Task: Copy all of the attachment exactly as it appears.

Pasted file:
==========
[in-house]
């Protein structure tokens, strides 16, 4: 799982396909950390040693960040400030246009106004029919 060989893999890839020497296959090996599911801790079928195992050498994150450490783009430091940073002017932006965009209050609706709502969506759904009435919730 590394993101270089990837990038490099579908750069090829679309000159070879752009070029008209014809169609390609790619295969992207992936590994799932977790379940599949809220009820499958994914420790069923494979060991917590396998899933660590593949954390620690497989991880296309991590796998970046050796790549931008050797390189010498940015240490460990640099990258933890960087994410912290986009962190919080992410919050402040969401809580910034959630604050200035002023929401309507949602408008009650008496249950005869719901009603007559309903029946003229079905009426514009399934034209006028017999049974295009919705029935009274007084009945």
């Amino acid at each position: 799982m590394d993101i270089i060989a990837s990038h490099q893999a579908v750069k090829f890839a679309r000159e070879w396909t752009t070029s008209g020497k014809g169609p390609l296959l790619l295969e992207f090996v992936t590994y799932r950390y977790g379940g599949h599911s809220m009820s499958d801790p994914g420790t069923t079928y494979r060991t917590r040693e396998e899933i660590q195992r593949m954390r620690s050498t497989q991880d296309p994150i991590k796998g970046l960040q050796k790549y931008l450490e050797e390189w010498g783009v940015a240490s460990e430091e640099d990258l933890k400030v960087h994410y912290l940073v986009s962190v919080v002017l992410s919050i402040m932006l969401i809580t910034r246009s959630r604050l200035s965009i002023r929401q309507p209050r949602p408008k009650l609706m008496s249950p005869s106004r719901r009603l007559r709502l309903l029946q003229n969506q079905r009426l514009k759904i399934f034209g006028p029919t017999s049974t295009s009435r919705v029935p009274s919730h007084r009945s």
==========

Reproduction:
[in-house]
């Protein structure tokens, strides 16, 4: 799982396909950390040693960040400030246009106004029919 060989893999890839020497296959090996599911801790079928195992050498994150450490783009430091940073002017932006965009209050609706709502969506759904009435919730 590394993101270089990837990038490099579908750069090829679309000159070879752009070029008209014809169609390609790619295969992207992936590994799932977790379940599949809220009820499958994914420790069923494979060991917590396998899933660590593949954390620690497989991880296309991590796998970046050796790549931008050797390189010498940015240490460990640099990258933890960087994410912290986009962190919080992410919050402040969401809580910034959630604050200035002023929401309507949602408008009650008496249950005869719901009603007559309903029946003229079905009426514009399934034209006028017999049974295009919705029935009274007084009945």
């Amino acid at each position: 799982m590394d993101i270089i060989a990837s990038h490099q893999a579908v750069k090829f890839a679309r000159e070879w396909t752009t070029s008209g020497k014809g169609p390609l296959l790619l295969e992207f090996v992936t590994y799932r950390y977790g379940g599949h599911s809220m009820s499958d801790p994914g420790t069923t079928y494979r060991t917590r040693e396998e899933i660590q195992r593949m954390r620690s050498t497989q991880d296309p994150i991590k796998g970046l960040q050796k790549y931008l450490e050797e390189w010498g783009v940015a240490s460990e430091e640099d990258l933890k400030v960087h994410y912290l940073v986009s962190v919080v002017l992410s919050i402040m932006l969401i809580t910034r246009s959630r604050l200035s965009i002023r929401q309507p209050r949602p408008k009650l609706m008496s249950p005869s106004r719901r009603l007559r709502l309903l029946q003229n969506q079905r009426l514009k759904i399934f034209g006028p029919t017999s049974t295009s009435r919705v029935p009274s919730h007084r009945s």